Praying Like Tom Bean

Rejoice always, pray without ceasing, give thanks in all circumstances; for this is the will of God in Christ Jesus for you. ~ 1 Thessalonians 5:16-18

During my junior year in high school, we played in a basketball tournament a couple of days after Christmas. We had time for one practice and then we got on the bus for Leonard, Texas. Who names a town Leonard? Yet, I love small town Texas names: Turkey, Happy, Earth; and, of course, Luckenbach, Texas, with Waylon and Willie and the boys.

Brent asked, “Coach, where’s Leonard?” “I don’t know. As long as the bus driver knows, we’ll get there.” Tommy asked, “Coach, who are we playing?” This was the year we were waiting for. We had dreams of playing in the state tournament at the University of Texas at Austin. We hadn’t lost a game yet. We didn’t care who we played; we were confident.

“Who do we play, Coach?” Our young coach, who just graduated from college, turned around from the front seat of the bus and tried not to smile. “Tom Bean,” he said.

“Tom Bean!” we roared and laughed. “Tom Bean must be pretty good to take on a whole team!” “How is Tom Bean going to guard all of us at once Coach?” “What’ll happen if Tom Bean fouls out?” “If Tom Bean throws the ball in, who is he going to throw it to?”

We laughed and laughed. Coach said, “You all settle down and get your minds on the game. I heard Tom Bean is pretty good.” And we laughed even more.

We got to Leonard, put on our game uniforms, and started warming up in the gym. Tom Bean was nowhere to be found. The jokes continued. “Tom Bean must be lost.” The referee told us that Tom Bean High School had bus troubles, but they would be on time for the game.

In our small locker room, which smelled like dirty laundry, we heard loud, raucous talking on the other side of the thin sheet rock wall which separated the two locker rooms. Tom Bean had arrived; and they were talking like drunken sailors.

Coach said, “O.K., Tom Bean has colorful language. Let’s gather around for a prayer. Who wants to pray?” All of us took a knee, looked down, and joined hands to pray. “I’ll pray,” said Willie, who was the President of our Fellowship of Christian Athletes’ Chapter.

“God,” Willie said and a miracle happened. (Tom Bean could hear us, and they got absolutely quiet.) Willie prayed on, “Heavenly Father, we thank you for the opportunity to play basketball. May we and Tom Bean (we tried to muffle our laughter) play fair and to the best of our abilities. May You protect both teams from any injuries tonight, and may we give you all the Glory. Amen” “Amen,” we echoed, and we heard scattered “Amens” from Tom Bean on the other side of wall.

“Wow,” we thought. “Who are these guys from Tom Bean High School?”

Not to be out done, the Tom Bean coach, who did not say anything about his players needing to watch their language, said, “Would someone like to lead us in prayer?”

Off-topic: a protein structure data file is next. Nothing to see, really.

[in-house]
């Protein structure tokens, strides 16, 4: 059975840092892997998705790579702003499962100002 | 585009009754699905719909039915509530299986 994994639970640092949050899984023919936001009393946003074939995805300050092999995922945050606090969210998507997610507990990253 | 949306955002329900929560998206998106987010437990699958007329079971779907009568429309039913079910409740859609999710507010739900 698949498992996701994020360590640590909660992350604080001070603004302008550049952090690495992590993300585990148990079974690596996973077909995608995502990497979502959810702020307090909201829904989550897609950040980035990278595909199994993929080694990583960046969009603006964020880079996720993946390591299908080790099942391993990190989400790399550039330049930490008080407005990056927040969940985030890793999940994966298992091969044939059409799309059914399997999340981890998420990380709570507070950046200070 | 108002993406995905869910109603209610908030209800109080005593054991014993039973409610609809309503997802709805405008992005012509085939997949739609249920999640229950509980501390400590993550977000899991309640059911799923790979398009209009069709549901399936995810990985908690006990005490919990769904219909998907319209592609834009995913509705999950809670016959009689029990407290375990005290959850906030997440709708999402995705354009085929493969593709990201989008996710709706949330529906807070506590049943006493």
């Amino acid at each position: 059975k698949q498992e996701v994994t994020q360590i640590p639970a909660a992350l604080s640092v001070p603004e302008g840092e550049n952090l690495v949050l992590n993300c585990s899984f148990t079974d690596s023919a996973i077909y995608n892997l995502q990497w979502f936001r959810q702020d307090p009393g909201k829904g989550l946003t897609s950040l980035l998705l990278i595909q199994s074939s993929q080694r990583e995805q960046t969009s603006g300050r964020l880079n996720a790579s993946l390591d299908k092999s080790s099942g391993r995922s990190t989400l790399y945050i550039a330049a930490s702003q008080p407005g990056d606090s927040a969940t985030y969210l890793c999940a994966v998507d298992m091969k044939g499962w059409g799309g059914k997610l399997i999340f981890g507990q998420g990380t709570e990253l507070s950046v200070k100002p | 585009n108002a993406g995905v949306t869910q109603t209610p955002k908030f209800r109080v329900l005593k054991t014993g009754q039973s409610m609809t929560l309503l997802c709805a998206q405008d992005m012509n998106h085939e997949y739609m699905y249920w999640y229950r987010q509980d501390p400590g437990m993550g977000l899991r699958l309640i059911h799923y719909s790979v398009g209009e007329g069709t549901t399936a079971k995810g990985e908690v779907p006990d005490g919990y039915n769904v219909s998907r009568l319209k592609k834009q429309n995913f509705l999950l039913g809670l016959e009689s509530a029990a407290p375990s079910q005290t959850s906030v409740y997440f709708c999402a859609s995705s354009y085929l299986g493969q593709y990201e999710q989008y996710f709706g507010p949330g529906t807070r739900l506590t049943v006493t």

The deepest voice I’d ever heard up to that point in my life said, “I will Coach.” They listened to our prayer, so we had to listen to their prayer.

That deep voice from beneath the sea said, “Lord…” There was a long, uncomfortable silence. “Lord…” another long silence. I was wondering if Tom Bean knew how to pray. Then that rich bass voice said, “Lord, if it is your will, help us kick Wylie’s (bleep).” A roar went up from the Tom Bean players!

“Oh my gosh! Did he just say that!” “Can you pray that way?” Half of me was laughing and the other half was scared to death! Tom Bean wants to destroy us!

I learned a lot about prayer that night. Father Ron Rolheiser writes, “One classical definition of prayer defines it this way: Prayer is lifting mind and heart to God.” Rolheiser says that quite often we tell God what we think God wants to hear rather than what’s really on our minds and hearts. We feel like we are praying only when we have kind, hopeful, altruistic thoughts; so, we rarely lift our minds and hearts to God in prayer. If anything, Tom Bean was just being honest. We wanted the same thing.

“We all have moments and even seasons of doubt, anger, alienation, pettiness, and tiredness. It’s at times like this we need prayer and what we need to take to prayer is precisely those bitter thoughts and feelings,” writes Rolheiser. In prayer, we give everything to God, sit with it, and seek guidance or wisdom from the Holy Spirit. This is how we can “pray always.”

I don’t know for sure when God seems to answer prayers, and when God seems not to, but I do firmly believe that prayer leads us to the foundation of love, joy, peace, and abundant life.  I do know that winter night in Leonard, Texas, that Wylie and Tom Bean High Schools played hard and to the best of their abilities. Nobody got injured except for our egos because Tom Bean did beat the tar out of us. It was bad, and Tom Bean praised God for the big victory after the game. Who knows?

May we lift our minds and hearts to God in prayer. May we seek discernment and healing from the Holy Spirit. Amen.

Blessings and peace,